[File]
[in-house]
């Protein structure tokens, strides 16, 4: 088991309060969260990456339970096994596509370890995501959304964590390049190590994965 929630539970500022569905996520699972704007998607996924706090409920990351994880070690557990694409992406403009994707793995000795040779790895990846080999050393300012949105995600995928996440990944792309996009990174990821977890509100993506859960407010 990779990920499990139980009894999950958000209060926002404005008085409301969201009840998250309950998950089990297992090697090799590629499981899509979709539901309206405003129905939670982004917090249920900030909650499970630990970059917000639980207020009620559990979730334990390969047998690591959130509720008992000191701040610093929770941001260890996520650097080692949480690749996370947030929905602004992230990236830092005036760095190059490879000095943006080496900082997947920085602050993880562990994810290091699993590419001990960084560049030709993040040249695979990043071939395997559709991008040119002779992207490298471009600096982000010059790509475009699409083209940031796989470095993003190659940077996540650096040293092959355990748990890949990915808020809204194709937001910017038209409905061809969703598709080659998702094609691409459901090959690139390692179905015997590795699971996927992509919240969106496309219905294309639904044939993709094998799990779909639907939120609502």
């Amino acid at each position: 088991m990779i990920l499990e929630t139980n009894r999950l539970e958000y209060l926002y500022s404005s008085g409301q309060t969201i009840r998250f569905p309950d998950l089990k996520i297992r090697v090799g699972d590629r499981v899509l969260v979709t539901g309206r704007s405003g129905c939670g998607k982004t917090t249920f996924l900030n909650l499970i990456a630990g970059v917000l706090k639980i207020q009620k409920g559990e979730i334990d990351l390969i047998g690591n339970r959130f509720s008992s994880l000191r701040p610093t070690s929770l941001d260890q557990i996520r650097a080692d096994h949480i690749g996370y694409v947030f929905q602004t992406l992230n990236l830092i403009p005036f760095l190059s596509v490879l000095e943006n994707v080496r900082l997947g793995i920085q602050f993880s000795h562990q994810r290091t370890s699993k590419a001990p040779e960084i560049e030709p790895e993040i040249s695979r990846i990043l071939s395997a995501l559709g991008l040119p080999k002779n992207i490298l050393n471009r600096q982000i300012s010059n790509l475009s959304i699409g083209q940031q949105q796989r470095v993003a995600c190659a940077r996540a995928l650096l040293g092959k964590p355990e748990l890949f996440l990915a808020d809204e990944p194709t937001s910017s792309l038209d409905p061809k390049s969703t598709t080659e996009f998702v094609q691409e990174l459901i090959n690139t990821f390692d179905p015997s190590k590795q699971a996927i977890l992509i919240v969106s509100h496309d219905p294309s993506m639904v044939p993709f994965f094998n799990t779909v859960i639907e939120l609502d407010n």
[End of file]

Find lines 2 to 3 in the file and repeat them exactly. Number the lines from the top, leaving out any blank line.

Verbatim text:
């Protein structure tokens, strides 16, 4: 088991309060969260990456339970096994596509370890995501959304964590390049190590994965 929630539970500022569905996520699972704007998607996924706090409920990351994880070690557990694409992406403009994707793995000795040779790895990846080999050393300012949105995600995928996440990944792309996009990174990821977890509100993506859960407010 990779990920499990139980009894999950958000209060926002404005008085409301969201009840998250309950998950089990297992090697090799590629499981899509979709539901309206405003129905939670982004917090249920900030909650499970630990970059917000639980207020009620559990979730334990390969047998690591959130509720008992000191701040610093929770941001260890996520650097080692949480690749996370947030929905602004992230990236830092005036760095190059490879000095943006080496900082997947920085602050993880562990994810290091699993590419001990960084560049030709993040040249695979990043071939395997559709991008040119002779992207490298471009600096982000010059790509475009699409083209940031796989470095993003190659940077996540650096040293092959355990748990890949990915808020809204194709937001910017038209409905061809969703598709080659998702094609691409459901090959690139390692179905015997590795699971996927992509919240969106496309219905294309639904044939993709094998799990779909639907939120609502």
């Amino acid at each position: 088991m990779i990920l499990e929630t139980n009894r999950l539970e958000y209060l926002y500022s404005s008085g409301q309060t969201i009840r998250f569905p309950d998950l089990k996520i297992r090697v090799g699972d590629r499981v899509l969260v979709t539901g309206r704007s405003g129905c939670g998607k982004t917090t249920f996924l900030n909650l499970i990456a630990g970059v917000l706090k639980i207020q009620k409920g559990e979730i334990d990351l390969i047998g690591n339970r959130f509720s008992s994880l000191r701040p610093t070690s929770l941001d260890q557990i996520r650097a080692d096994h949480i690749g996370y694409v947030f929905q602004t992406l992230n990236l830092i403009p005036f760095l190059s596509v490879l000095e943006n994707v080496r900082l997947g793995i920085q602050f993880s000795h562990q994810r290091t370890s699993k590419a001990p040779e960084i560049e030709p790895e993040i040249s695979r990846i990043l071939s395997a995501l559709g991008l040119p080999k002779n992207i490298l050393n471009r600096q982000i300012s010059n790509l475009s959304i699409g083209q940031q949105q796989r470095v993003a995600c190659a940077r996540a995928l650096l040293g092959k964590p355990e748990l890949f996440l990915a808020d809204e990944p194709t937001s910017s792309l038209d409905p061809k390049s969703t598709t080659e996009f998702v094609q691409e990174l459901i090959n690139t990821f390692d179905p015997s190590k590795q699971a996927i977890l992509i919240v969106s509100h496309d219905p294309s993506m639904v044939p993709f994965f094998n799990t779909v859960i639907e939120l609502d407010n």